Appeal from the judgment entered August 2, 1985 in the Court of Common Pleas of Bucks County, Civil Division, at No. 172 of 1979-10.
James R. Leonard, Jr., Lancaster, for appellant.
Stephen L. Needles, Richboro, for appellee.
Beck, Popovich and Hoffman, JJ.
[ 359 Pa. Super. Page 358]
This is an appeal from an order dated May 1, 1985*fn1 by the Bucks County Court of Common Pleas reinstating
[ 359 Pa. Super. Page 359]
appellant-father's support arrearages. The order was entered in response to a Motion to Reinstate Arrears filed on April 30, 1985 by a Domestic Relations Officer representing appellee-mother. The record reveals that the order was entered without notice to the father who, therefore, had no opportunity to respond to the reasons set forth in the motion in support of reinstatement of arrears. We hold that the entry of this ex parte order was improper and reverse.
A review of the complicated procedural history of this appeal is warranted. However, because the interrelationship of the statutes and rules governing support matters is somewhat complex and because all of the support statutes and rules have been amended and/or reenacted or recodified in recent years, a review of the facts would be meaningless without first providing a legal context.
Support matters are generally governed by the Civil Procedural Support Law, 42 Pa.Cons.Stat.Ann. §§ 6701 -- 13 (1982), amended by and reenacted at 23 Pa.Cons.Stat.Ann. §§ 4301-53 (Supp.1986) (the "Support Law"). The Support Law generally governs actions for support where the interstate enforcement of a support obligation is not implicated.
The procedure to be followed in an action under the Support Law is set forth in the Rules of Civil Procedure concerning Actions for Support (the "Support Rules"). Pa.R.C.P. 1910.1-.31 (1986). The basic form of these rules was originally promulgated in 1981, although certain of the rules were amended or rescinded in 1985 and 1986. See, e.g., Pa.R.C.P. 1910.2, 1910.6(b). When promulgated in
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, the Support Rules specifically provided that they would "govern all civil actions or proceedings brought in the court of common pleas to enforce a duty of support." Pa.R.C.P. 1910.1(a). As Rule 1910.31 and the Note to Rule 1910.1 indicate, the rules suspend and supercede certain of the procedural provisions of the Support Law. Many of the procedural provisions in the prior Support Law have been omitted in the 1986 Support Law because the Support Rules provide the procedural requirements. Act 1982, Dec. 20, P.L. 1409, No. 326, art. II; 23 Pa.Cons.Stat.Ann. §§ 4341-2.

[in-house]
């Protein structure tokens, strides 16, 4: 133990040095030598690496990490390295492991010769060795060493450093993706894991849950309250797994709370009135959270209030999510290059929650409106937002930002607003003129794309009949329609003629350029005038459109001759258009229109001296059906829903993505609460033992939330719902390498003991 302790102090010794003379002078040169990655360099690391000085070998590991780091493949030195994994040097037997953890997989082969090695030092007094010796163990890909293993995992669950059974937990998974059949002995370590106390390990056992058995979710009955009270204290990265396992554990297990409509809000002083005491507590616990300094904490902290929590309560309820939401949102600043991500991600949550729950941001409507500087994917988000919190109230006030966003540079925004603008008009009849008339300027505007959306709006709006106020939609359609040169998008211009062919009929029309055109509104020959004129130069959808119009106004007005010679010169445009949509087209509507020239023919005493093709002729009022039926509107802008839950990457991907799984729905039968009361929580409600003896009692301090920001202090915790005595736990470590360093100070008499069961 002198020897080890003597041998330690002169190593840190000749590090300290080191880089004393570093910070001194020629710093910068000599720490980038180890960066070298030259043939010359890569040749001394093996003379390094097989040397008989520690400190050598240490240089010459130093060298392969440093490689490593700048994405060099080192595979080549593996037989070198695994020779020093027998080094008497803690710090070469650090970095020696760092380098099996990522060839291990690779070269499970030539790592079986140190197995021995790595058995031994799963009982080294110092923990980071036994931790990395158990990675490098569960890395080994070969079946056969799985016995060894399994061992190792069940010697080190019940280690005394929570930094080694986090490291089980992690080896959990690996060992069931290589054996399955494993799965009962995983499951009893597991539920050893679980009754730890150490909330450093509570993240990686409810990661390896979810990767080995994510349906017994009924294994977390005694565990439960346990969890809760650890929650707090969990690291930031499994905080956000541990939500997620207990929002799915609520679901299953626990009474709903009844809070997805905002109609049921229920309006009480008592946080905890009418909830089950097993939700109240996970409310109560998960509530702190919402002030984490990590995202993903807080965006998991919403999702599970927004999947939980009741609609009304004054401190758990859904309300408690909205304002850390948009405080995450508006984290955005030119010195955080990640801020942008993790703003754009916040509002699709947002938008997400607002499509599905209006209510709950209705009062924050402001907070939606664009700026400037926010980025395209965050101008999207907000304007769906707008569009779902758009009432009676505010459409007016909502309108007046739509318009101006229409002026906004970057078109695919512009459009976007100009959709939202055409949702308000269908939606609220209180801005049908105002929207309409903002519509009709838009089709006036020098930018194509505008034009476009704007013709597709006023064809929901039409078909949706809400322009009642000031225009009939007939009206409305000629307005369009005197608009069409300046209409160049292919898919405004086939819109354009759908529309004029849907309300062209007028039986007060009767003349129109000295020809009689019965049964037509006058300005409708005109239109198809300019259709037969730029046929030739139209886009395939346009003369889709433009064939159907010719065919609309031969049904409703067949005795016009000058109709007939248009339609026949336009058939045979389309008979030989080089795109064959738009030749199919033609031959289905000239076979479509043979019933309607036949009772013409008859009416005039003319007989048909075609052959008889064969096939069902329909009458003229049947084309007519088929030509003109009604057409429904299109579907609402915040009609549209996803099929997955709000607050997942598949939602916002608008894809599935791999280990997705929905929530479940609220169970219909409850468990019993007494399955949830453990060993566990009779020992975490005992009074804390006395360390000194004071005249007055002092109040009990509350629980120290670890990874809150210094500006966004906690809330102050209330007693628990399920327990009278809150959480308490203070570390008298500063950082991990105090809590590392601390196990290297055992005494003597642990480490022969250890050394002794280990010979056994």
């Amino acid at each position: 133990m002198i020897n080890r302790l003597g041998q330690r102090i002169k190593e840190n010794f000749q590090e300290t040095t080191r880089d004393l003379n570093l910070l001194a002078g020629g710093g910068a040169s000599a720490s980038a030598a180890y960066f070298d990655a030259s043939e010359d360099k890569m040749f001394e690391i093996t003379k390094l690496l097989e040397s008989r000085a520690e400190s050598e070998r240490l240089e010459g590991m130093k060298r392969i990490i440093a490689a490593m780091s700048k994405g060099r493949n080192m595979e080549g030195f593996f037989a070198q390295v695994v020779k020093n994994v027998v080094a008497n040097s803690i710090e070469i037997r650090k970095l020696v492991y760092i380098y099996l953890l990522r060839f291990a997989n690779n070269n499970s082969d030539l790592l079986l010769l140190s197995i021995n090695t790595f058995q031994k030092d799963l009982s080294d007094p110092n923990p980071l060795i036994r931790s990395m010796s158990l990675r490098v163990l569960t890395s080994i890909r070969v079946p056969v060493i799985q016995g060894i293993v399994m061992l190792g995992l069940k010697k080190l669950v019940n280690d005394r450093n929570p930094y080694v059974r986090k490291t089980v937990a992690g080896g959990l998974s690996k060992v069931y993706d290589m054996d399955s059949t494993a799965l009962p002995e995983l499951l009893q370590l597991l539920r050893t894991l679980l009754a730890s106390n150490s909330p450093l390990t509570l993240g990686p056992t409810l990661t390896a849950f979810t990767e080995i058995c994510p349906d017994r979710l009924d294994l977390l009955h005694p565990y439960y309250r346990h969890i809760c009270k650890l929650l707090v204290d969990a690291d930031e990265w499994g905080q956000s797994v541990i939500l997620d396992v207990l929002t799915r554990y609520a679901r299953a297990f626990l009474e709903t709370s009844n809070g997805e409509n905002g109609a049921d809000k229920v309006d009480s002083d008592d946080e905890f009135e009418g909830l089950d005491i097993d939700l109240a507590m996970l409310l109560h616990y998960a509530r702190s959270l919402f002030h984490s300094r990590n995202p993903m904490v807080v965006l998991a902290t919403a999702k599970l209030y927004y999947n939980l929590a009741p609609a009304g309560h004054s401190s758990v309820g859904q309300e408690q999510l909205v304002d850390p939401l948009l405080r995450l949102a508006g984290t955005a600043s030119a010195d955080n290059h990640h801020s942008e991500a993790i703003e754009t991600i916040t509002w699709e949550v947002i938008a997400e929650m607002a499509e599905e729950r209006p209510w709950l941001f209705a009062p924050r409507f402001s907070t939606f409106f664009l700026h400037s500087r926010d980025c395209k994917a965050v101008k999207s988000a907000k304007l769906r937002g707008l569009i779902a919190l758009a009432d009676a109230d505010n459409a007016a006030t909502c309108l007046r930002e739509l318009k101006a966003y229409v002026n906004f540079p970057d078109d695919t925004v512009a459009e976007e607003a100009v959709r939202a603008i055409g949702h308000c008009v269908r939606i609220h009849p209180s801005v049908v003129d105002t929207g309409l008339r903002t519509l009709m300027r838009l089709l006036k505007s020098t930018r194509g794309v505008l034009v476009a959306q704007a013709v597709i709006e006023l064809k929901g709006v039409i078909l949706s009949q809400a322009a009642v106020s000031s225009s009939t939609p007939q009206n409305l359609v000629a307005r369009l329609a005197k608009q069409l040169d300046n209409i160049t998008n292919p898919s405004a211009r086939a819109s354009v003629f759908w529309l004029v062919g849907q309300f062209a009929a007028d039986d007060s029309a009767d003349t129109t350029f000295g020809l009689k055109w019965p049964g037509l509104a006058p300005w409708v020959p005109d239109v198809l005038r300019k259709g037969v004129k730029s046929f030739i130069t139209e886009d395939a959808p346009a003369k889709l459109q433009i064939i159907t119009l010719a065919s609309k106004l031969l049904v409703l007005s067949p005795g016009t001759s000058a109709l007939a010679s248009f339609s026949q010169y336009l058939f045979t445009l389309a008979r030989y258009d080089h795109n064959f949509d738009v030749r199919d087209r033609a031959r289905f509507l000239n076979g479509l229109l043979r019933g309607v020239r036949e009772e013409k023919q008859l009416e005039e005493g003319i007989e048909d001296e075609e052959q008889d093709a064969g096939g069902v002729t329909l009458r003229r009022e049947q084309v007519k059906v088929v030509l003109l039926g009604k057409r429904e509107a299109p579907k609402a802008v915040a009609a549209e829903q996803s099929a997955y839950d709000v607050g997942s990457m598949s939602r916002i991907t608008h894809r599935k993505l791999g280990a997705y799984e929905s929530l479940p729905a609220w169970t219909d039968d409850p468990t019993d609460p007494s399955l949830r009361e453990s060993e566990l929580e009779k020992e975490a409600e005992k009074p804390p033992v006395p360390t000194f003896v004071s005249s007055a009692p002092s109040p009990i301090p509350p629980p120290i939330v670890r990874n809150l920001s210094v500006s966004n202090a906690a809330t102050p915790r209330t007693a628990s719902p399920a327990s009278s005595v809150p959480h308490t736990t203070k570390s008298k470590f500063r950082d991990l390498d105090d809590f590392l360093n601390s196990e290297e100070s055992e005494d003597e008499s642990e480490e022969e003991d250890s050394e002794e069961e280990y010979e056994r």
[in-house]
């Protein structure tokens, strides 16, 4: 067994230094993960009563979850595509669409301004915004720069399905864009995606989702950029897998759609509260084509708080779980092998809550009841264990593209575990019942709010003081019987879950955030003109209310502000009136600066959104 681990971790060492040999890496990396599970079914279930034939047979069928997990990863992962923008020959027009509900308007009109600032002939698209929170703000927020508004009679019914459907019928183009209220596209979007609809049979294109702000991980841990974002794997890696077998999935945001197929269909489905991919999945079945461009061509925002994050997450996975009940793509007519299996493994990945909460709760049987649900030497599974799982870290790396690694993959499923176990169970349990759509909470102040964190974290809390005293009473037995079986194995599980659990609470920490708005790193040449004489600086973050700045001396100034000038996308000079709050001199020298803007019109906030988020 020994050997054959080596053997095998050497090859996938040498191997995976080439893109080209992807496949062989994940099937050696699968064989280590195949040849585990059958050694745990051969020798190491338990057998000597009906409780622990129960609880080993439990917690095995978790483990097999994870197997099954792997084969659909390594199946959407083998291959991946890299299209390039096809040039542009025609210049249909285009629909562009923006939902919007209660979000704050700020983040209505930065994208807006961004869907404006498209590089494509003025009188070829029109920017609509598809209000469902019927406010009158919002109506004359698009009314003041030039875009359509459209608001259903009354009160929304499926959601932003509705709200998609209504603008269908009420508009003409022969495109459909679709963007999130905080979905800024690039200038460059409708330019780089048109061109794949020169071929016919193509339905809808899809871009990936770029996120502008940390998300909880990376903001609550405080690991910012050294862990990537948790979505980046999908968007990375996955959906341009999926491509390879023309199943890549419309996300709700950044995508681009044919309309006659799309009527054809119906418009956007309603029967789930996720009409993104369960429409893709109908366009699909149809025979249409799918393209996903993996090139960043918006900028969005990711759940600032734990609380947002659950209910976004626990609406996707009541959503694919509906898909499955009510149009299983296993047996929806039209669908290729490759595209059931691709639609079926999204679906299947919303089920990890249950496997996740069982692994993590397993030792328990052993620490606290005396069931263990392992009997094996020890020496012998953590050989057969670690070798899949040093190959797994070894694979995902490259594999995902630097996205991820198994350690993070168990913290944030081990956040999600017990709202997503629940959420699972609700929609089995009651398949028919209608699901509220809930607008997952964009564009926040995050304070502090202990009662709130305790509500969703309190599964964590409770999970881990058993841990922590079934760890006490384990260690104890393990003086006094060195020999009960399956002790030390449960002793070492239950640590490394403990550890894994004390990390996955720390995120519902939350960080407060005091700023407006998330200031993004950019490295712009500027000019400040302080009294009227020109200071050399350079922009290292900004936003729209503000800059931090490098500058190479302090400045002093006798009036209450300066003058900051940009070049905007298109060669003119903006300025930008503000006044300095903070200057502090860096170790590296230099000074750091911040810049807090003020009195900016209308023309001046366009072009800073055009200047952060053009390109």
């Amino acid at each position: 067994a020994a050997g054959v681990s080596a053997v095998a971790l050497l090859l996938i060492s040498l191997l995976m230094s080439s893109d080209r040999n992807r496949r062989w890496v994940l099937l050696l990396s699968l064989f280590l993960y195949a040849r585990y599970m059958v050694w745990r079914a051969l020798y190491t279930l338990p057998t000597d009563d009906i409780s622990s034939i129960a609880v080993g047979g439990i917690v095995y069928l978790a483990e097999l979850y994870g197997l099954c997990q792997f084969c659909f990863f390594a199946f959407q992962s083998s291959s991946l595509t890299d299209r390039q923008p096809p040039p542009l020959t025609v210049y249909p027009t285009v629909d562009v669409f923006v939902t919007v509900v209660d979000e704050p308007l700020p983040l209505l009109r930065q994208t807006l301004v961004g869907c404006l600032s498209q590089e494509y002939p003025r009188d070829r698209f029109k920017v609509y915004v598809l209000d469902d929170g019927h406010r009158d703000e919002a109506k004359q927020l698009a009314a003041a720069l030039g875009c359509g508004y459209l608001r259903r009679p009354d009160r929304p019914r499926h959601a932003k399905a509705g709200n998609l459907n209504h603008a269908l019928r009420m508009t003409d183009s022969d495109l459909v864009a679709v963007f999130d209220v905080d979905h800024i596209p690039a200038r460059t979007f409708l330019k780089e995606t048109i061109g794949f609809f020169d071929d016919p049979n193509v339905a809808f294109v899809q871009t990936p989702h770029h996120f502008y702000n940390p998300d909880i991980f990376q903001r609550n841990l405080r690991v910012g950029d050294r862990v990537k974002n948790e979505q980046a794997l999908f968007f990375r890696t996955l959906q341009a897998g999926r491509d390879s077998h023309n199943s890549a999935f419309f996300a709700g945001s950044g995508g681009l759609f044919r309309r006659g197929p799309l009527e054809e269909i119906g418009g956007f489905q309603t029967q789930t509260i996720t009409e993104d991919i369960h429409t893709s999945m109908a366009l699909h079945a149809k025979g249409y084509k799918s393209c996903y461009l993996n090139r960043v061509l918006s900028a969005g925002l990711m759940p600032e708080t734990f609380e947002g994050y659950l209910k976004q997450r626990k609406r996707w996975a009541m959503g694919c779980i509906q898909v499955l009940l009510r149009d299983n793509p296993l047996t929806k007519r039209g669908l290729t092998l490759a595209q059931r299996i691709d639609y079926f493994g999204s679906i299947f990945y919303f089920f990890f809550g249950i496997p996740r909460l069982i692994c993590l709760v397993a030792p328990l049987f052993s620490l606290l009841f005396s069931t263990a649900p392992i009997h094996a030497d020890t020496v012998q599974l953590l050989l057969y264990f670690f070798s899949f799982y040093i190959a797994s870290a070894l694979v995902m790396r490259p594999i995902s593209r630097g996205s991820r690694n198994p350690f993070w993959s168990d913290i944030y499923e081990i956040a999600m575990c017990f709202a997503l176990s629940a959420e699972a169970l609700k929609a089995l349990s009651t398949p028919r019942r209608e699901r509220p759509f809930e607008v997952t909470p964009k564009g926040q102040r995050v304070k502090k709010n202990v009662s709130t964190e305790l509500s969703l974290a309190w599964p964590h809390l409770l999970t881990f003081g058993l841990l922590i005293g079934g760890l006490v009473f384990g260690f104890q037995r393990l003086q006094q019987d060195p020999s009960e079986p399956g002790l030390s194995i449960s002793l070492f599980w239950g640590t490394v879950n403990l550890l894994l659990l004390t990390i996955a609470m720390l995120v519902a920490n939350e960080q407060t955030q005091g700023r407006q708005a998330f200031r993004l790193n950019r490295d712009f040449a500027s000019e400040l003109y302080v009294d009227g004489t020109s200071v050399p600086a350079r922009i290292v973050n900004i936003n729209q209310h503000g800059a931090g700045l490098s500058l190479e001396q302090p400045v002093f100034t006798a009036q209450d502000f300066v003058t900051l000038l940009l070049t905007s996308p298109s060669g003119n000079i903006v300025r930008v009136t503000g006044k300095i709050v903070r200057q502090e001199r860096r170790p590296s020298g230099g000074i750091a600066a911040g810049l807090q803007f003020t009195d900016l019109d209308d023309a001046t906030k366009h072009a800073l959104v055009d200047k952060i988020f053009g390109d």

In addition to the foregoing, Pennsylvania has enacted the Revised Uniform Reciprocal Enforcement of Support Act, 42 Pa.Cons.Stat.Ann. §§ 6741 -- 80 (1982), amended by and reenacted at 23 Pa.Cons.Stat.Ann. §§ 4501-40 (Supp.1986) ("RURESA"). RURESA generally governs support matters where one of the parties resides outside the Commonwealth and enables a Pennsylvania resident to obtain enforcement of a support obligation through proceedings in another state. The Support Rules specifically do not govern the procedure to be followed under the interstate reciprocal provisions of RURESA. Pa.R.C.P. 1910.1(b)(1)(a).
As to intra state or inter county support obligations, there are three relevant enactments, RURESA, the Support Law and the Support Rules. RURESA contains provisions relating to certain intra state matters arising where the parties are in different counties within Pennsylvania. 42 Pa.Cons.Stat.Ann. § 6773, amended by and reenacted at 23 Pa.Cons.Stat.Ann. § 4533. The Support Law in Sections 6712 and 6713 also provide for the situation where the parties reside in different counties. 42 Pa.Cons.Stat.Ann. §§ 6712-13, amended by and reenacted at 23 Pa.Cons.Stat.Ann. § 4352. The Support Rules do not govern these provisions.
The Support Rules provide yet another procedural route. The introductory Explanatory Note to the Support Rules as they were originally enacted in 1981 explained that the rules provide a third alternative procedure for intrastate support matters. See also Note to Pa.R.C.P. 1910.1(a).
[ 359 Pa. Super. Page 361]
The Rules facilitate the enforcement of a support obligation where the obligee and the obligor are in different counties by providing liberalized venue and service of process requirements in such situations. Pa.R.C.P. 1910.2, 1910.6(b).*fn2
In the context of intrastate support obligations both the Support Law and RURESA require the transfer of a support matter to the proper jurisdictional forum where the parties are in the Commonwealth but are in different counties. Section 6773 of RURESA states that in such a situation, if the court of the county in which the petition for support is filed finds that the petition sets forth facts from which it may be determined that the obligor owes a duty of support and that a court of another county may obtain jurisdiction over the obligor or his ...